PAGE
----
Idling a vehicle for just one minute produces more carbon monoxide than smoke from three packs of cigarettes. Elevated exposure to air pollution can permanently damage children's respiratory systems because they breathe 50% more air per pound of body weight, spend more time outdoors, and are more active than adults. Yet, adults wait in running vehicles for as long as 30 minutes to pick up their children at school every day.
Clean Air at Schools: Engines Off! (CASEO) is a collaboration campaign between federal, state, and local governments, county school districts, regional air quality planners and non-profit organizations in Colorado. The aim of CASEO is to reduce air pollution exposure at schools in Colorado by working with parents and school administrators to raise awareness of the risks from vehicle emissions and to reduce idling vehicles at pick up time. In addition, CASEO works with school districts to upgrade and retrofit their diesel school buses with emissions control technologies.
In 2012, CASEO received the Model Practice designation from the National Association of County & City Health Officials (NACCHO) as an initiative that demonstrates how local health departments and their community partners can effectively collaborate to address local public health concerns. The program has been added to their Model Practices Database, an online, searchable collection of innovative best practices across public health areas. CASEO, the first idle-reduction campaign to be included in NACCHO’s Model Practices Database, especially stood out to the peer review board for providing measureable results and using community-based social marketing tools to engage its target audience.
Rather than simply provide information to drivers, CASEO uses a community-based social marketing (CBSM) approach to deliver driver education on health risks, public commitment (pledge), and reminders throughout the school year to motivate drivers to turn their engines off. This program model has been demonstrated to be effective in achieving behavior change for public health issues, but it is not commonly utilized for environmental health projects. CASEO has successfully collaborated with schools, students, and parents to improve air quality outside of schools at pick up time. Before and after results from five CASEO schools in the first three years of the program show significant reductions in the percent and duration of idling.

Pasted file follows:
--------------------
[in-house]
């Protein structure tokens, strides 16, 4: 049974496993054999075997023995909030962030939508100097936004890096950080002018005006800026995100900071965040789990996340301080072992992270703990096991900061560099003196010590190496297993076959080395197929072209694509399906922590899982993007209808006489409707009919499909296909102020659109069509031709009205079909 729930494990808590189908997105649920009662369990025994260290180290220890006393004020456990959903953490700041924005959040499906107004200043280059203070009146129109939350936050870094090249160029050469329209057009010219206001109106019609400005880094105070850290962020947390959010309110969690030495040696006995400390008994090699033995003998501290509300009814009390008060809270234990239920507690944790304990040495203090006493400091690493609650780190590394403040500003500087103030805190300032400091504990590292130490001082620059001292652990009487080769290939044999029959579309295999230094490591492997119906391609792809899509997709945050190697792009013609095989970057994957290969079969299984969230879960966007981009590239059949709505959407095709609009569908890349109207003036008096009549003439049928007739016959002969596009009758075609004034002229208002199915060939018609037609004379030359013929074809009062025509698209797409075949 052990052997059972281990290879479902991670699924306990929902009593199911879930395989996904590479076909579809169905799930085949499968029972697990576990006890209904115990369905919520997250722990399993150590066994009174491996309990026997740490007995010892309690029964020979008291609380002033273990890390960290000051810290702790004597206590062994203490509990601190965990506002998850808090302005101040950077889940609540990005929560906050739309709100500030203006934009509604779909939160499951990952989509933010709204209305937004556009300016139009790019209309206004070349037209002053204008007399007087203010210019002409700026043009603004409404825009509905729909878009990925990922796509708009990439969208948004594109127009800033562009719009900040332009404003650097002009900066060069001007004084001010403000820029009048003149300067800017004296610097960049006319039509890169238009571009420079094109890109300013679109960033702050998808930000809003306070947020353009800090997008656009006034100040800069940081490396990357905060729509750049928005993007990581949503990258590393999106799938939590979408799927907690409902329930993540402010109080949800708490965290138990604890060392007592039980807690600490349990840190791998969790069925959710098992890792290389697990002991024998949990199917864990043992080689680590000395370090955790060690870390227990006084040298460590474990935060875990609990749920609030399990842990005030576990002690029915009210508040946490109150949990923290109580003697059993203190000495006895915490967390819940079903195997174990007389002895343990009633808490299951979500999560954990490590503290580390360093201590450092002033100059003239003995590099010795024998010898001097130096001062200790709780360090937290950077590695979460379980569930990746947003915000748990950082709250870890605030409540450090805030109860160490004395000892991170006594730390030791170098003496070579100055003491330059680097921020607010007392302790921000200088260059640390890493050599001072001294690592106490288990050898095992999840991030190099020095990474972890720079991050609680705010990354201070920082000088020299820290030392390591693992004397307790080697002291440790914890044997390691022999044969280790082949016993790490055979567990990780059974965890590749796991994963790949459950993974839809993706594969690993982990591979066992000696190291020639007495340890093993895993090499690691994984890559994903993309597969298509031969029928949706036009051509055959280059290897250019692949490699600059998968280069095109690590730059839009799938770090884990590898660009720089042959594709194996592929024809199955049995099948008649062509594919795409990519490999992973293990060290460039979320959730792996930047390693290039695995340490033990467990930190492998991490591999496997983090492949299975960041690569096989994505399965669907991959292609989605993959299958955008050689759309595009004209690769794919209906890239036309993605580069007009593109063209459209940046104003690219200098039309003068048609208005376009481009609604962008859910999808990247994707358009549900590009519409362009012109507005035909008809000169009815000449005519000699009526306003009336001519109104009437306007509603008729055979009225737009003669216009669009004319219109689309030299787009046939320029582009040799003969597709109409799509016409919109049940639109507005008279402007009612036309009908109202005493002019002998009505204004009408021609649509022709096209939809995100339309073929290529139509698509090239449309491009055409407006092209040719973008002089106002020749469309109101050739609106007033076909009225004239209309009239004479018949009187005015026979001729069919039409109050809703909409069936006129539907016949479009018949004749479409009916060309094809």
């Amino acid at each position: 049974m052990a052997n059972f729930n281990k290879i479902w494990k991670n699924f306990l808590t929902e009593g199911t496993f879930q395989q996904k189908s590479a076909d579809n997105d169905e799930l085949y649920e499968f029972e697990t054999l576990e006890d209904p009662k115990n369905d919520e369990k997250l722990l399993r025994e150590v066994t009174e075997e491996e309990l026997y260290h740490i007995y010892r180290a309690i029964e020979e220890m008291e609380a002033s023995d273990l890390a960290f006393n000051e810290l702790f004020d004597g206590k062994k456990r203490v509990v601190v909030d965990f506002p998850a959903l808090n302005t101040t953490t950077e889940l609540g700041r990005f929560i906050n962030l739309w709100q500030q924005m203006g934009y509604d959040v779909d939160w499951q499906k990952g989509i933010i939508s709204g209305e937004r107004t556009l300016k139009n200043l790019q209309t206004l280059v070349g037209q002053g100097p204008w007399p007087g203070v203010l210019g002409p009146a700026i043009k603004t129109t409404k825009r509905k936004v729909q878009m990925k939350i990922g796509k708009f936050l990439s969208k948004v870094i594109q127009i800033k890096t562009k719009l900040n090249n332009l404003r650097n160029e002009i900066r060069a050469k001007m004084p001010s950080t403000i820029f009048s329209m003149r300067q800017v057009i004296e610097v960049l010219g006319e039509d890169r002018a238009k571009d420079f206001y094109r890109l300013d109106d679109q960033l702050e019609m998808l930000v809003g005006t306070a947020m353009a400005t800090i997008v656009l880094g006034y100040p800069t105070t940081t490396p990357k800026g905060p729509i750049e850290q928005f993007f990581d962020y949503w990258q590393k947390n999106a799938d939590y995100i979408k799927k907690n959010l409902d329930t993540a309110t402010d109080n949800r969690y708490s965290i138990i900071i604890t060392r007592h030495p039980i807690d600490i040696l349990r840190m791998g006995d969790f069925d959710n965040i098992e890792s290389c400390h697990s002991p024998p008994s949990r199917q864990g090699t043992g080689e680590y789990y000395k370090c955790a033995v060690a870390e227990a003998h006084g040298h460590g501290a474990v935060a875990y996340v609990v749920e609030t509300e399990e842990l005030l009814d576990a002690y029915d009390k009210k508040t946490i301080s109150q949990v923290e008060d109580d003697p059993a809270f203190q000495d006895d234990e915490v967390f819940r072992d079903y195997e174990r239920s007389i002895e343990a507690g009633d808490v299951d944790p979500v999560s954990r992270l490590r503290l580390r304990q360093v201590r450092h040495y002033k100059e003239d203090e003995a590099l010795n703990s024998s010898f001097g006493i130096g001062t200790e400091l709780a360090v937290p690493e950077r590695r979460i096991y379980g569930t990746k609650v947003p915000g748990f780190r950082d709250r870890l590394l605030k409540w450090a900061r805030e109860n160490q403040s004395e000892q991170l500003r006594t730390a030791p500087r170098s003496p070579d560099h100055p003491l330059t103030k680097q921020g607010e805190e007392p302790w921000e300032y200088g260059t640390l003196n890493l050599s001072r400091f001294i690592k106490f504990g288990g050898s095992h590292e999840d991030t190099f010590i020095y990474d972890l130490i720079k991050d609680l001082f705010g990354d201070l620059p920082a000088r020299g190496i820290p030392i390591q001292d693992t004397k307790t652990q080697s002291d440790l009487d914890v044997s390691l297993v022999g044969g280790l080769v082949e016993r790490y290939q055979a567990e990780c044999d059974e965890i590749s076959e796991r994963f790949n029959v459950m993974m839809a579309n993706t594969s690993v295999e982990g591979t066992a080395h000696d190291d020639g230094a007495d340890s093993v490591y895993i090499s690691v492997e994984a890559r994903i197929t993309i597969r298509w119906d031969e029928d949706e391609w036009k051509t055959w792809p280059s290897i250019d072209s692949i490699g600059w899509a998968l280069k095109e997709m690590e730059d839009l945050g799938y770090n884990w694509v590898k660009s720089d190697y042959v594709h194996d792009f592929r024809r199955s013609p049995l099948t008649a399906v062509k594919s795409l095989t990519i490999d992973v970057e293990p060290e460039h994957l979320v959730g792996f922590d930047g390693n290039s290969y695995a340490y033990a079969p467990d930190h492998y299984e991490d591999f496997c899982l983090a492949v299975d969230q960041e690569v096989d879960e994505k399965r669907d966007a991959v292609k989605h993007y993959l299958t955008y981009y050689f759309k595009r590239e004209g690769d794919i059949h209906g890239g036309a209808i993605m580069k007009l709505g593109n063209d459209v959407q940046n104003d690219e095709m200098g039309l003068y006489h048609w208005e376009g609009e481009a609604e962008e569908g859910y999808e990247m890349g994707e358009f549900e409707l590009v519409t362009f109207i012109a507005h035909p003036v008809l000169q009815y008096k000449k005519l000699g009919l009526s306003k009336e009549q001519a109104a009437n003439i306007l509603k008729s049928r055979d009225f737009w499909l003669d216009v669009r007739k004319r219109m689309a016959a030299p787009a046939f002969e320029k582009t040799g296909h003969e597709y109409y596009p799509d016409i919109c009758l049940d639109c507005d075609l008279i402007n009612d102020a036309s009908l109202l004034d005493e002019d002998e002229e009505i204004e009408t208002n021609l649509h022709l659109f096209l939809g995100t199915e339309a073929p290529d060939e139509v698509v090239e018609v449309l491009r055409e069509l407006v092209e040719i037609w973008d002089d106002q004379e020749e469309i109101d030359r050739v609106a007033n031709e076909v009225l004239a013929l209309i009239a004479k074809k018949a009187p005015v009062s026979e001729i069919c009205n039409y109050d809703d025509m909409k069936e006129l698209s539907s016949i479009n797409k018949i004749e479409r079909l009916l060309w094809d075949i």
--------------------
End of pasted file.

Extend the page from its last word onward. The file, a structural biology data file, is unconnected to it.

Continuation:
Some of the primary program partners for the CASEO program include:
- Colorado Department of Transportation
- American Lung Association in Colorado
- Denver Department of Environmental Health
- Regional Air Quality Council
- Colorado Department of Public Health and the Environment
- US Environmental Protection Agency
- Encana Natural Gas
- Mothers for Clean Air Colorado
- Denver Public School District
- Boulder Valley Public School District
- Aurora Public Schools
- Clean Energy Economy for the Region (CLEER)
- Garfield Clean Energy
What Can I Do?
- For more information on how we developed our community-based social marketing campaign to reduce air pollution and idling at Colorado schools, please read our report Caution: Children Breathing, which is available in English and Spanish.
- Download the complete CASEO infographic to read more about the program's main messages and results.
- The US EPA’s Idle Free Schools program has an online toolkit to run an effective idling reduction campaign at your school.
- Measure the problem at your school. These tips for collecting idling observations, vehicle type chart, and sample idling observation data sheet should help you to collect accurate data so that you can report the problem to your school community and track your impact.
- Make a commitment to your child not to idle at pick up time with this pledge form.
- Contact the American Lung Association in Colorado to learn how to implement the complete CASEO idle reduction campaign at your school.
- Read our 1-page fact sheet with driving tips to save fuel and money.
- School buses also transport children and idle near schools. Visit the page on buses for more information on idle reduction tips and technologies for this type of vehicle.
- Ask your school district to adopt a School Bus Idling Policy, whether the school bus fleet is owned by the district and/or contracted to a private bus company.